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AA makes alcoholics' problems 'worse' - Pro-moderation rival slams rigid approach
Zev Singer, The Ottawa Citizen, Friday 14 July 2000

The rigid abstinence preached by Alcoholics Anonymous makes the problem of alcoholism worse, according to rival group Moderation Management. "My belief is, actually, the abstinence world of AA has caused alcoholism to get worse," said Marc Kern, a California psychologist and board member of Moderation Management. "People are told in an AA meeting 'If you don't buy us 100 per cent, go out there and drink and when you hit bottom come back.' " Mr. Kern's comments escalate the war of words between the moderators and the abstainers, the two camps in the alcoholism treatment world.

According to Mr. Kern, the abstainer camp has been playing dirty, exploiting the tragedy involving the founder of the Moderation Management movement. Last month, Audrey Kishline, who started the movement in the mid 1990s, was charged with double manslaughter in Washington state after killing a father and daughter while driving drunk. Officially, Alcoholics Anonymous has said nothing about the case because, as a matter of policy, the organization never comments on outside issues. "And believe it or not, Moderation Management is an outside issue," said AA spokesman Bill A., who, as an anonymous alcoholic, asked that his surname not be published.

But the National Council on Alcoholism and Drug Dependence (NCADD), an organization with close though unofficial ties to AA, has commented. Its president, Stacia Murphy, said Ms. Kishline was in "denial," and "this tragedy might have been avoided if (she) had come to this realization earlier." Mr. Kern called Ms. Murphy's organization "nothing more than an extension of AA," and said her comments are an example of the way AA's powerful influence stifles dissent. "They have historically pounded on anybody who wants to speak against the gospel. It's like we're in the dark ages." AA has two million members -- an estimate made conservative by the anonymity of the program. Moderation Management has about 1,000 members.

The fact that AA won't speak directly to the issues, Mr. Kern said, is deceptive. "That's what's difficult about combatting this fundamentalist movement. They're designed in such a way as to be very slippery. You can't really press against it like you could a corporation or an individual."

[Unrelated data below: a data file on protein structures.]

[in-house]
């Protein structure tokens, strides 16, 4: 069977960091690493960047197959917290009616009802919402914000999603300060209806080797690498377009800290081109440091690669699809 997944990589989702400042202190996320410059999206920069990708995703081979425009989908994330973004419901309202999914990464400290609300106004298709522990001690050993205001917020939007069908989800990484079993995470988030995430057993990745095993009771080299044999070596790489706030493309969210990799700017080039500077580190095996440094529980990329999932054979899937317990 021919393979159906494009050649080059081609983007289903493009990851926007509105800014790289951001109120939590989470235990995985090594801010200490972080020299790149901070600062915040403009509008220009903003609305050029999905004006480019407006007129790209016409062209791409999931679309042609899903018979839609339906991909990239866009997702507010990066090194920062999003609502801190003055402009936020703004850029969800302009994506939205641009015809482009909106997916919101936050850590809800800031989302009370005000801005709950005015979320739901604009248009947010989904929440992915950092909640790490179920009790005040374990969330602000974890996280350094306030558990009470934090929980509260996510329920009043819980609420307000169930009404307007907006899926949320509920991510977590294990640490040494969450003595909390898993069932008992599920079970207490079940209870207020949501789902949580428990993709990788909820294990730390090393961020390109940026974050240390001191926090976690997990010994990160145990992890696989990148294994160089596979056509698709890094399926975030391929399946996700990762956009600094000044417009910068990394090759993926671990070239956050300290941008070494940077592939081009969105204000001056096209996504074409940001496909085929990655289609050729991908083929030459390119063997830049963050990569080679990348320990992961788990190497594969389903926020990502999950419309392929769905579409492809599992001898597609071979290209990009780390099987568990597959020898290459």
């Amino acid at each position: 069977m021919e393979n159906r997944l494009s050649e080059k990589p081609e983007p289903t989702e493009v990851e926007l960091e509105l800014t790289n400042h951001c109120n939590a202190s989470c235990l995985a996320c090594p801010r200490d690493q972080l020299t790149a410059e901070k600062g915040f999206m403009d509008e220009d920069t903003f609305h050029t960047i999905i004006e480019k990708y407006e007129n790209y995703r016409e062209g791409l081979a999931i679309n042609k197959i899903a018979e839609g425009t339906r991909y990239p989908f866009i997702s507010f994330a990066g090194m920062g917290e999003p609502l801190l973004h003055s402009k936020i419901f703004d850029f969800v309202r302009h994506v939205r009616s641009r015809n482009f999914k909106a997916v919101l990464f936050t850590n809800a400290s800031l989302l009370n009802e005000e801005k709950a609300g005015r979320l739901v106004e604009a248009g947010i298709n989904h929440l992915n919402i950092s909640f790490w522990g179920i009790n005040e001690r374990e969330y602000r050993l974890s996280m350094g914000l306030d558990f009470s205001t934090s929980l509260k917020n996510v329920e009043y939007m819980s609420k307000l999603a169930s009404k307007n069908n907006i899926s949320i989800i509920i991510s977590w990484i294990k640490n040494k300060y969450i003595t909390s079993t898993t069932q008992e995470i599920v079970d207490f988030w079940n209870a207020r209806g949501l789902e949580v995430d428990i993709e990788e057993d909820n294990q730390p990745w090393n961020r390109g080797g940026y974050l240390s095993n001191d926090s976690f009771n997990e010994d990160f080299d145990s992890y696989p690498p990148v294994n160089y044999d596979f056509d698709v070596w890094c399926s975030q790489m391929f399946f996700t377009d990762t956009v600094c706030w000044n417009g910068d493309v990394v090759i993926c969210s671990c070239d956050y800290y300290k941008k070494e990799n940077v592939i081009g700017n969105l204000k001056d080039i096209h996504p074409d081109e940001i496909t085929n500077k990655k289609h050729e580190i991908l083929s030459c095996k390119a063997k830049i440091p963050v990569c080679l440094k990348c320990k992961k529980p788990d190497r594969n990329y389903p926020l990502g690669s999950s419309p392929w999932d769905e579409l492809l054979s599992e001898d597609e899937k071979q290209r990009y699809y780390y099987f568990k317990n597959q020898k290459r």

Mr. Kern also sees the recent resignation of Dr. Alex DeLuca from his post as director of New York's Smithers Addiction Treatment and Research Centre as the outcome of AA pressure. Dr. DeLuca had come to accept the idea that moderation was appropriate in some cases. In apparent agreement with Mr. Kern on one point, Jeffrey Hon, spokesman for the NCADD, said of his own organization "Yes, in fact, (we) have a history of intolerance toward moderation programs." Philosophically, the abstainers believe that once people lose control of their drinking the only way to travel the road to recovery is on the wagon. Step one of their 12-step program is the admission that "we were powerless over alcohol -- that our lives had become unmanageable." Step five is the admission "to God, to ourselves and to another human being the exact nature of our wrongs."

The moderators agree that outright alcoholics should abstain completely, but contend that a far greater number of people with less advanced drinking problems can improve their lives greatly by learning to moderate. The moderators also say that their more attractive approach can also serve as a stepping stone for eventual abstainers who find quitting cold turkey too daunting a prospect. The abstainers counter that while it is possible for some individuals to moderate, it is too difficult to distinguish between problem drinkers and true alcoholics, and the safest course is to quit altogether.

In Ontario, services like the Alcohol and Drug Assessment Referral Service do offer a moderation program, the Guided Self-Change Program, to selected clients, in addition to its abstinence-based programs.

 

Alexander DeLuca, M.D., FASAM.
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Revised: March 21, 2001.